Super Coolers

Portable coolers have been around for generations. When I grew up in the 1960s and 1970s the cooler would keep things cold for a day and perhaps two if you were lucky. Sometime around 2006 or so we saw the birth of the super coolers. These coolers had some serious insulation and seals that were so tight that they could get vapor-locked when moving from a high altitude to a lower altitude. These coolers can easily keep the contents frozen for 1-2 weeks under the right conditions. These coolers will keep the contents frozen even on the hottest days.

Along with impressive performance these cooler also come with an equally impressive price tag. You can purchase a normal Coleman 48-quart cooler for around $20. A super cooler that is slightly smaller might sell for $300. The super cooler is also more bulkier and much heavier. Are these cooler worth the extra expense and weight? If you need to keep things cold for a day trip or a picnic then they are probably not worth the extra expense. However, if you need to keep food cold for long periods of time then they are definitely worth the added cost.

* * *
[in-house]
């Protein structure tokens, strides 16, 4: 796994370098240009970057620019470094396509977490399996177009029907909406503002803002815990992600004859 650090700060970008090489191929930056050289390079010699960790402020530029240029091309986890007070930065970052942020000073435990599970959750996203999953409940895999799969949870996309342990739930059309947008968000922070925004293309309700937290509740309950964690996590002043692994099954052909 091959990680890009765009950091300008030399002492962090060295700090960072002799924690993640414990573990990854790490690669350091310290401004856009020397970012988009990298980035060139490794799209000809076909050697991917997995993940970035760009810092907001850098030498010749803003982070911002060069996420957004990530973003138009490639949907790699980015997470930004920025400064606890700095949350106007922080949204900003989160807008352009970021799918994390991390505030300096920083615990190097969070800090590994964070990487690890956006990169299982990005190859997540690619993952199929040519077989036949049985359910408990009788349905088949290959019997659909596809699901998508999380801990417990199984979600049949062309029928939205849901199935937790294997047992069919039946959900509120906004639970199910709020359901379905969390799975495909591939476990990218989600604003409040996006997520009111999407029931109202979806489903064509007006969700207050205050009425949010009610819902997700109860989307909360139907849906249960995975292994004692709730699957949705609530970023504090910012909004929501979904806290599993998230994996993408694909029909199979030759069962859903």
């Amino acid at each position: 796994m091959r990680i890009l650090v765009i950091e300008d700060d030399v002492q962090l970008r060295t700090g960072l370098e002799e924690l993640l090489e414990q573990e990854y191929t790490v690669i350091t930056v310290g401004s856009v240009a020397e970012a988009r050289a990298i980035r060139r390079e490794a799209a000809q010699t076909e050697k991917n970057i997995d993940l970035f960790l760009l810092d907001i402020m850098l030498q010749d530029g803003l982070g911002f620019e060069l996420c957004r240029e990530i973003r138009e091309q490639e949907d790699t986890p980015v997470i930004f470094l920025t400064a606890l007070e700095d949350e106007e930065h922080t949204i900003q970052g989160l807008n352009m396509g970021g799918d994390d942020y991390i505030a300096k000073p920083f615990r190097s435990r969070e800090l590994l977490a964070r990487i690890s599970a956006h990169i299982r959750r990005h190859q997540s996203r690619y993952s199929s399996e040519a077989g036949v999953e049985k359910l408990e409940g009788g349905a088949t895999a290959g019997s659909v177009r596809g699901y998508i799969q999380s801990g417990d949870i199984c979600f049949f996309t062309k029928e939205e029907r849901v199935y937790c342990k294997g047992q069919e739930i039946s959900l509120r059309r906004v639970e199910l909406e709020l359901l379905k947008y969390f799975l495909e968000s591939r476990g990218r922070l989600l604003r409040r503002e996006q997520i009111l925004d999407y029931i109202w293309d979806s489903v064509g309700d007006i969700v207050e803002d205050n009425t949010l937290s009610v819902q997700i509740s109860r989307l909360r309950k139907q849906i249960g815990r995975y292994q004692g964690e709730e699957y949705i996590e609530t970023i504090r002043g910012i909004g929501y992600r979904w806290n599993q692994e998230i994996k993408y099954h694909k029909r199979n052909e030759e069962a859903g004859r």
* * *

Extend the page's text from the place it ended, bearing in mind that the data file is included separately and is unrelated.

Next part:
These coolers also have their place for emergency preparedness. For example, if you lose power for an extended period of time you could store frozen food in the cooler and use it as a deep freeze. This could preserve a fair bit of food while you eat the food in your refrigerator and freezer. When using the cooler for an emergency you want to absolutely minimize the number of times the cooler is opened and closed.

Pre-Cool the Cooler

If you planning a longer trip you may want to pre-chill the cooler. Save some containers, fill them water, freeze them, and place them in the cooler 2-3 days before you want to use the cooler. This will pre-cool the cooler and will add a few more days of coolness.

Open/Close Cooler as Little as Possible

Each time the cooler is opened some of the cold escapes and warmth can enter. Only open the cooler when necessary and keep it open for as little time as possible. Repeatedly opening and closing the cooler significantly reduces the amount of time that it will stay cold.

Insulation Works Both Ways

Sometime you want the cooler to not keep things cold. For example, if you are hunting in sub-freezing temperatures you might want your daily food to stay cold but not frozen. In this case you can use the cooler to keep food cold but NOT frozen. The insulation will maintain an even temperature inside the cooler while insulating food from the frozen temperatures outside.